Self-empowerment: Today’s students can invest in their futures by offering their time and skills in the workplace
Given the increase in South Africa’s unemployment rate to approximately 27%, the topics of education and skills development remain pertinent. And while there may not be any quick fixes to this problem, there are still avenues that offer young people the means to succeed, to generate an income, to utilise their skills, to gain knowledge and to contribute positively to the country’s economy.
In an effort to provide youth with the chance to gain first-hand work experience and develop valuable skills, Compuscan has committed to employing five University of the Western Cape students - who are working towards a Postgraduate Diploma in Data Analytics and Business Intelligence - as interns for a 12 month period.
In February 2017, these students – Noxolo Myeketsi, Tshepang Makhubedu, Yusuf Adams, Byran Titus and Dionah Tshabalala – began their journey as part of Compuscan’s data analytics team.
“It is our responsibility, within the private sector and at government level, to educate today’s youth about the various doors to opportunity that exist while they work towards a university education or follow other – equally fulfilling and important – career paths,” says Frank Lenisa, Director at Compuscan. “However, it is just as necessary that they are made aware of the responsibility that goes hand in hand with opportunities of any kind.”
Education in the Wild: Learning on the job and in the classroom
Compuscan encourages young people – particularly those who cannot currently afford university tuition fees and have not yet been able to secure a bursary or loan – to think outside the box, to use their talents and skills in an entrepreneurial sense or to give of their time and skills in return for valuable participation, and the sense of pride and accomplishment that comes with gaining new knowledge and achieving goals that one has worked towards.
The internship will allow the chosen students to gain exposure to real-world challenges and opportunities as they learn more about innovative credit risk management solutions such as scoring, analytics and predictive modelling.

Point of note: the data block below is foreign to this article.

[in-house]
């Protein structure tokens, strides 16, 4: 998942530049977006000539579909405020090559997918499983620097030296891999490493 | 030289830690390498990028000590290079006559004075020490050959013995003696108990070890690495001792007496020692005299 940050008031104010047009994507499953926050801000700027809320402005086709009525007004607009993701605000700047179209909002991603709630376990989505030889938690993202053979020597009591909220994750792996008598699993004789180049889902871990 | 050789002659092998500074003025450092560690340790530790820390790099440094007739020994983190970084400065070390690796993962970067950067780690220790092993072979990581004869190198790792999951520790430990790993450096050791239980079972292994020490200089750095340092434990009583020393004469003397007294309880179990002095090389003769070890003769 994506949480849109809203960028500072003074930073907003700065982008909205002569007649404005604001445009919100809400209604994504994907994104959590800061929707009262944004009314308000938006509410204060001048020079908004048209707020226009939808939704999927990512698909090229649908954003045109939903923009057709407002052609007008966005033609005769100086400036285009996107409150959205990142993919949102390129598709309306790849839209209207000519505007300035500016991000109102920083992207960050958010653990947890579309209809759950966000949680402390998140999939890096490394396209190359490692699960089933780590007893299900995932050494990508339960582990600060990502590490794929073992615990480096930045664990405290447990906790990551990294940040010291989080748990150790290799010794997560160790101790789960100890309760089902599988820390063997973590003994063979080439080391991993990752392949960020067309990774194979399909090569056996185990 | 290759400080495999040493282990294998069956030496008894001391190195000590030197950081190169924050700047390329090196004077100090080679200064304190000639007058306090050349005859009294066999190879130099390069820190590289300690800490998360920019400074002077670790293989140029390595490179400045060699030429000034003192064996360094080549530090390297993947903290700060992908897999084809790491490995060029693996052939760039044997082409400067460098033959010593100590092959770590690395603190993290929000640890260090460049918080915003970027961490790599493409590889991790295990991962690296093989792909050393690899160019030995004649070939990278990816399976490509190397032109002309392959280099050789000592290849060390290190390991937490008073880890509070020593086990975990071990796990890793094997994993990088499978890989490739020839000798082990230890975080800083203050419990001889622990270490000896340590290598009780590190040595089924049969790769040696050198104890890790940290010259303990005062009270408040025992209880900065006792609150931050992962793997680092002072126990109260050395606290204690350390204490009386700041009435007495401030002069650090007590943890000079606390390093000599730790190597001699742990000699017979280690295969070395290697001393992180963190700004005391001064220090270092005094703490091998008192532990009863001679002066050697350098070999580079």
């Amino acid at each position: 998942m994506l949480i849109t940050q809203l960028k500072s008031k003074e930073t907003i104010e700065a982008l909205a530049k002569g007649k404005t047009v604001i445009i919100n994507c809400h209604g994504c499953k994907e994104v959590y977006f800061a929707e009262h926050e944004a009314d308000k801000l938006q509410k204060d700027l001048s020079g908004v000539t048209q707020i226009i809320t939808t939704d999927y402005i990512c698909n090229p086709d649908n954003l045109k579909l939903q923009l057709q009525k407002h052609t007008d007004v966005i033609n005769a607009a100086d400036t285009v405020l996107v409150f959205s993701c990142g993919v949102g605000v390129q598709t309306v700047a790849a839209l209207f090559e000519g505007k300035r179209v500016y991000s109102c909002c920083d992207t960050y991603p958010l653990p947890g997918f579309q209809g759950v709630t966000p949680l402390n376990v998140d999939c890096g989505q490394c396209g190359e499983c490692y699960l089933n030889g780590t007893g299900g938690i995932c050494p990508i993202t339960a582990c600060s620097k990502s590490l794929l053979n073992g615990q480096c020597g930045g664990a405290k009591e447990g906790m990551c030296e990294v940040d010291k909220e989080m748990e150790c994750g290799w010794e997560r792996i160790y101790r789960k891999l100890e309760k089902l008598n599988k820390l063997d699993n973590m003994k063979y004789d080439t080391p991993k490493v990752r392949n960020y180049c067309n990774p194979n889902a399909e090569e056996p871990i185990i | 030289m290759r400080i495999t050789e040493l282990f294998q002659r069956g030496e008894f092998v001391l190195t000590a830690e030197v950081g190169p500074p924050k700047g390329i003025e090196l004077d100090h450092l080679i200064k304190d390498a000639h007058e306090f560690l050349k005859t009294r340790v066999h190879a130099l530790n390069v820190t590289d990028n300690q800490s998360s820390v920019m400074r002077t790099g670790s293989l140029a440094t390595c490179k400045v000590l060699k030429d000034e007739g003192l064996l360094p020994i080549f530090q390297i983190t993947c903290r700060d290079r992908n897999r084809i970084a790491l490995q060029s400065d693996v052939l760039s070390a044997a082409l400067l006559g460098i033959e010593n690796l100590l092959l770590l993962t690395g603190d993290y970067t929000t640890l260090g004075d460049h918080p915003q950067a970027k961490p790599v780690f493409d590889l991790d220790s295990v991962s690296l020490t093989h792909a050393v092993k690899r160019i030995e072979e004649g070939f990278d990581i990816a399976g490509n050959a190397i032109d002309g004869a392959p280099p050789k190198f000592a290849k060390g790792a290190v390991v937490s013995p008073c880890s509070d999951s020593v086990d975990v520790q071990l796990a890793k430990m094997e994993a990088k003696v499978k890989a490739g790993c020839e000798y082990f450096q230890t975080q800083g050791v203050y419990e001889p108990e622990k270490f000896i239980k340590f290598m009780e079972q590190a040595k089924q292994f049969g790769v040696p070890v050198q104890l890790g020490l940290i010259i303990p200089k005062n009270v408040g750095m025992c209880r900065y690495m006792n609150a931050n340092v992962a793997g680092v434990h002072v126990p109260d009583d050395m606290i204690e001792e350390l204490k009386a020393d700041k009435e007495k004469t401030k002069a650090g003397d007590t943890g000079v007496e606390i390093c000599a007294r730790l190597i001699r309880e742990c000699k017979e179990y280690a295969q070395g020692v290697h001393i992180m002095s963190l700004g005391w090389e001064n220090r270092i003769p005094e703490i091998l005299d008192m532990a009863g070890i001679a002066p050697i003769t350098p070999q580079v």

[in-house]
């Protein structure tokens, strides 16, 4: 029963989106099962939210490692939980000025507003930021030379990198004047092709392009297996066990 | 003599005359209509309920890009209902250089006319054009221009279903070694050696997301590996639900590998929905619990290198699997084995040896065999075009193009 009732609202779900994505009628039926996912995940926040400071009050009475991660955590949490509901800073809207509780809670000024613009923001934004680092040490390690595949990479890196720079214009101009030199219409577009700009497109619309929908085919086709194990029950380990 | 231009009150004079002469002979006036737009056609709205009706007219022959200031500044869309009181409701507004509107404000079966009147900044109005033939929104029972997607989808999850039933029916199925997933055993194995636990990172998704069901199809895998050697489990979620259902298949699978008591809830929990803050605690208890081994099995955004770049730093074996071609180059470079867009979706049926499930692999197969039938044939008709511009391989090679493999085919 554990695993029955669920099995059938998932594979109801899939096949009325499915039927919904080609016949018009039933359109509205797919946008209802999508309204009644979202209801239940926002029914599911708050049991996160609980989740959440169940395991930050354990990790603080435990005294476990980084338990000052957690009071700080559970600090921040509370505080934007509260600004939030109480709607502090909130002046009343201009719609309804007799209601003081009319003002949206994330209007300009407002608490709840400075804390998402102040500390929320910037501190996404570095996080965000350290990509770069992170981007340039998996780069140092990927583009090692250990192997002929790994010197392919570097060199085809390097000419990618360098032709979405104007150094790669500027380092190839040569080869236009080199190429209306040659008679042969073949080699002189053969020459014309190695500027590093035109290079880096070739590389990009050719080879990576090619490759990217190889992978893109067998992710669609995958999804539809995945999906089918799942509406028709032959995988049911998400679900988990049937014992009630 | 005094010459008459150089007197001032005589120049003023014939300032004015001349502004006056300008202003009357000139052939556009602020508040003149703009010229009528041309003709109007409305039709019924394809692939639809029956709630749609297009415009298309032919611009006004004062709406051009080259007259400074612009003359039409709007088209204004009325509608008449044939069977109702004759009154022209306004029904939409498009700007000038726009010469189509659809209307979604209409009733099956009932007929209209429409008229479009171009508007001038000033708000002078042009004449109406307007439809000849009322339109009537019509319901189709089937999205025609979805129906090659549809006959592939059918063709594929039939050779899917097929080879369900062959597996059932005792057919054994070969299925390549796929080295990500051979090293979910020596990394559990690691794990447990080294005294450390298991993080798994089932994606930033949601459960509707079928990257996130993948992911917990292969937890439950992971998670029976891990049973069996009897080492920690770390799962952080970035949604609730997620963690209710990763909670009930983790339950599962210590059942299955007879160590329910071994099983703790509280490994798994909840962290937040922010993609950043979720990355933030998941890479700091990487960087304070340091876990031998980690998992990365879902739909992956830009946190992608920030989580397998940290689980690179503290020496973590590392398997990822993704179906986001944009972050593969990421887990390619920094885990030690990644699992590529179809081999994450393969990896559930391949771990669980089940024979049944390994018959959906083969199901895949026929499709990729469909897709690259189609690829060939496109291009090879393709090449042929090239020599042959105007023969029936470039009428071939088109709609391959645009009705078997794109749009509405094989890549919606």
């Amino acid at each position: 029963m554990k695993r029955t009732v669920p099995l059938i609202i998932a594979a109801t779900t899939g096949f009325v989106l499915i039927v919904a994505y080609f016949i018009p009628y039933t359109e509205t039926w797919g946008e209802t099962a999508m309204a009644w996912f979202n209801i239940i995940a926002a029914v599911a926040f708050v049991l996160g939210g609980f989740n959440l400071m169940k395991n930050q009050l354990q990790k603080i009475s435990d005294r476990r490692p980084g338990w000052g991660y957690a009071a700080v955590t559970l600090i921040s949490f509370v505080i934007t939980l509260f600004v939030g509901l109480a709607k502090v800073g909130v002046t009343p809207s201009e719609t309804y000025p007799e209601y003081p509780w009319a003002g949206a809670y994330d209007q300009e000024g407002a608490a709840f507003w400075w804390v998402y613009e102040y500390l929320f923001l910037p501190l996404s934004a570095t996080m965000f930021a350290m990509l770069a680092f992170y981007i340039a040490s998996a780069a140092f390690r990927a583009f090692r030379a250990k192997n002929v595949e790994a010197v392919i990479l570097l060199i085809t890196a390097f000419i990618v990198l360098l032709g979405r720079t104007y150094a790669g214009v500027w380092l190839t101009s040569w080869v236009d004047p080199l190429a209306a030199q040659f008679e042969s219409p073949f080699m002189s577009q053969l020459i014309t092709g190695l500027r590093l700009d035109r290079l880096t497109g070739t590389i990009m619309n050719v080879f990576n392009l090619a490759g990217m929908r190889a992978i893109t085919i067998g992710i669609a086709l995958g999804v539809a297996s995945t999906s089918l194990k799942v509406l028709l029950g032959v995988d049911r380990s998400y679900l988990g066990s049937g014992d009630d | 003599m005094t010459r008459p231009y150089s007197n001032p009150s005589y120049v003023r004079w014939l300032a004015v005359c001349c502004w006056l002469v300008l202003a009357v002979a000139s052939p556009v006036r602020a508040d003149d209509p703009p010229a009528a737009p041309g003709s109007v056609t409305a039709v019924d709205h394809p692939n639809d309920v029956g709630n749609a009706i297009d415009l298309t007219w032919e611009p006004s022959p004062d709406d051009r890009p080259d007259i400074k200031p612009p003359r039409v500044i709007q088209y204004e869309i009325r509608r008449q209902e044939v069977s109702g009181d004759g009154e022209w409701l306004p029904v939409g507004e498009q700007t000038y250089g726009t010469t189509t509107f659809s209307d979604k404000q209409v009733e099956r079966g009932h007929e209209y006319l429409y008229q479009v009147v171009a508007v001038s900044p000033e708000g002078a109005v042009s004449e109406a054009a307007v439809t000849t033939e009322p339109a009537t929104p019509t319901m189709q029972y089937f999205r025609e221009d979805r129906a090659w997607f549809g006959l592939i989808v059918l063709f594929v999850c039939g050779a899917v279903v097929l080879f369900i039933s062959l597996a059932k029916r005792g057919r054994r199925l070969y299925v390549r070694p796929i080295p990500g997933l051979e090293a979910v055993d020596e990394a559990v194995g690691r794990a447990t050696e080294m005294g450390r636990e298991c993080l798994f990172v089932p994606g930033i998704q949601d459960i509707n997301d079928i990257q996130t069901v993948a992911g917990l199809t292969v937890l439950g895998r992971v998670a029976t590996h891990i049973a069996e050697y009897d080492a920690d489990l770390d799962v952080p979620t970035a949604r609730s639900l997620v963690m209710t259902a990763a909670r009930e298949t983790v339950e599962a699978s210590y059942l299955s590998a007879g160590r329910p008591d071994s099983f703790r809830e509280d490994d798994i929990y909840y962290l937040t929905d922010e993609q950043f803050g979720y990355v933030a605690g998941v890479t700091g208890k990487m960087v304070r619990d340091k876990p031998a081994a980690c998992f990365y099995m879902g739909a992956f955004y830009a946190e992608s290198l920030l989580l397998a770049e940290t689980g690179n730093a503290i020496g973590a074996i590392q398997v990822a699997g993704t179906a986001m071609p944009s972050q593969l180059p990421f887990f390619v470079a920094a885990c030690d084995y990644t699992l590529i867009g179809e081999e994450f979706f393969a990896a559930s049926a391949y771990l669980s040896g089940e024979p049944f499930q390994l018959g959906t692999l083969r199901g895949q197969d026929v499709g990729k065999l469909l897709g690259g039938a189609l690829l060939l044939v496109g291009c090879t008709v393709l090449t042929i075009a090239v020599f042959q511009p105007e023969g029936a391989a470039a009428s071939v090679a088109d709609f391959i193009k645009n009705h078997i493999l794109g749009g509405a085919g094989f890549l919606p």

Noxolo Myeketsi sees the value of upskilling oneself in the workplace. “I believe that using your skills in the workplace while studying is very advantageous,” she says. “It gives you the opportunity to understand how your knowledge and skills fit into a specific field of work, as well as to broaden your abilities.”
Tshepang Makhubedu agrees, and has some words of wisdom for fellow students. “I would advise that those who seek to work while they are studying should set out clear objectives of why it is that they would like to do so. If it is to gain practical work experience in the field that they are studying towards, they should contact the relevant companies and pursue the chance to do work during holidays or part time. This will allow them to upskill themselves and, in some cases, to earn some money.”
Whether a work opportunity immediately results in an income or if it means the chance to gain skills which can be applied at a later stage, Compuscan urges youth to learn the value in saving, budgeting and spending wisely.
Lenisa concludes: “In all things, we encourage young people to think of the bigger picture, to plan wisely and to explore avenues that lead to skills development, growth and knowledge acquisition - to think of their futures and the future of our country, with hope and aspiration.”
For more information, contact dei Gratia on +27 701 1772 or at firstname.lastname@example.org, or Chrizane van Zyl on +27 21 888 6038 or at email@example.com., or visit www.compuscan.co.za.